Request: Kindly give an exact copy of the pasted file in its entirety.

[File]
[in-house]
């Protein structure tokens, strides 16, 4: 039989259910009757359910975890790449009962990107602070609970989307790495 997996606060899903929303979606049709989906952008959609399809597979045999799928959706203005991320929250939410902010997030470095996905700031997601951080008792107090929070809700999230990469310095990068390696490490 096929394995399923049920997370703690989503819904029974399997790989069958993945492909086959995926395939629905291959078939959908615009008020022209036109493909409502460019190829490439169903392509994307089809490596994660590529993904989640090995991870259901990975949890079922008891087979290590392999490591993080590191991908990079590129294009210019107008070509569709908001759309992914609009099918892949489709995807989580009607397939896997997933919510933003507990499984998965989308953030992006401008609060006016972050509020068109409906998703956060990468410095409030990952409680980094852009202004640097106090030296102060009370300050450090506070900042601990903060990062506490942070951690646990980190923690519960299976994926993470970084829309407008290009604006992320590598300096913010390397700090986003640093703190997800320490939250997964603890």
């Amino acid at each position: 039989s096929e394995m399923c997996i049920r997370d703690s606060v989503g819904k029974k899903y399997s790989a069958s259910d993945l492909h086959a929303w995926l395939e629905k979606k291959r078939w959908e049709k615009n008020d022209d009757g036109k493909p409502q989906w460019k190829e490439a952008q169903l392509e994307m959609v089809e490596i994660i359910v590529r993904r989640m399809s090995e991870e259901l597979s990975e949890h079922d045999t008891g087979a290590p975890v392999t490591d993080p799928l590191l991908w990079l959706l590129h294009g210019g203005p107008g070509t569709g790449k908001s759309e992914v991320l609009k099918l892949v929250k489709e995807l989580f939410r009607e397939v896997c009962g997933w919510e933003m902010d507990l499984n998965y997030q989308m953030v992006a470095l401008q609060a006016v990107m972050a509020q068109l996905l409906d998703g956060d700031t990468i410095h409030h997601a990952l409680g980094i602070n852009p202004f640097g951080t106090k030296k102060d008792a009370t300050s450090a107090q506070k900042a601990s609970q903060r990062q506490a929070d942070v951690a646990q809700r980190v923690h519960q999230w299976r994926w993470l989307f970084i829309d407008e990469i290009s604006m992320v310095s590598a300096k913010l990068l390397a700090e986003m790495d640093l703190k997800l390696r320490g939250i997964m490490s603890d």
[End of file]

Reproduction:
[in-house]
């Protein structure tokens, strides 16, 4: 039989259910009757359910975890790449009962990107602070609970989307790495 997996606060899903929303979606049709989906952008959609399809597979045999799928959706203005991320929250939410902010997030470095996905700031997601951080008792107090929070809700999230990469310095990068390696490490 096929394995399923049920997370703690989503819904029974399997790989069958993945492909086959995926395939629905291959078939959908615009008020022209036109493909409502460019190829490439169903392509994307089809490596994660590529993904989640090995991870259901990975949890079922008891087979290590392999490591993080590191991908990079590129294009210019107008070509569709908001759309992914609009099918892949489709995807989580009607397939896997997933919510933003507990499984998965989308953030992006401008609060006016972050509020068109409906998703956060990468410095409030990952409680980094852009202004640097106090030296102060009370300050450090506070900042601990903060990062506490942070951690646990980190923690519960299976994926993470970084829309407008290009604006992320590598300096913010390397700090986003640093703190997800320490939250997964603890």
């Amino acid at each position: 039989s096929e394995m399923c997996i049920r997370d703690s606060v989503g819904k029974k899903y399997s790989a069958s259910d993945l492909h086959a929303w995926l395939e629905k979606k291959r078939w959908e049709k615009n008020d022209d009757g036109k493909p409502q989906w460019k190829e490439a952008q169903l392509e994307m959609v089809e490596i994660i359910v590529r993904r989640m399809s090995e991870e259901l597979s990975e949890h079922d045999t008891g087979a290590p975890v392999t490591d993080p799928l590191l991908w990079l959706l590129h294009g210019g203005p107008g070509t569709g790449k908001s759309e992914v991320l609009k099918l892949v929250k489709e995807l989580f939410r009607e397939v896997c009962g997933w919510e933003m902010d507990l499984n998965y997030q989308m953030v992006a470095l401008q609060a006016v990107m972050a509020q068109l996905l409906d998703g956060d700031t990468i410095h409030h997601a990952l409680g980094i602070n852009p202004f640097g951080t106090k030296k102060d008792a009370t300050s450090a107090q506070k900042a601990s609970q903060r990062q506490a929070d942070v951690a646990q809700r980190v923690h519960q999230w299976r994926w993470l989307f970084i829309d407008e990469i290009s604006m992320v310095s590598a300096k913010l990068l390397a700090e986003m790495d640093l703190k997800l390696r320490g939250i997964m490490s603890d």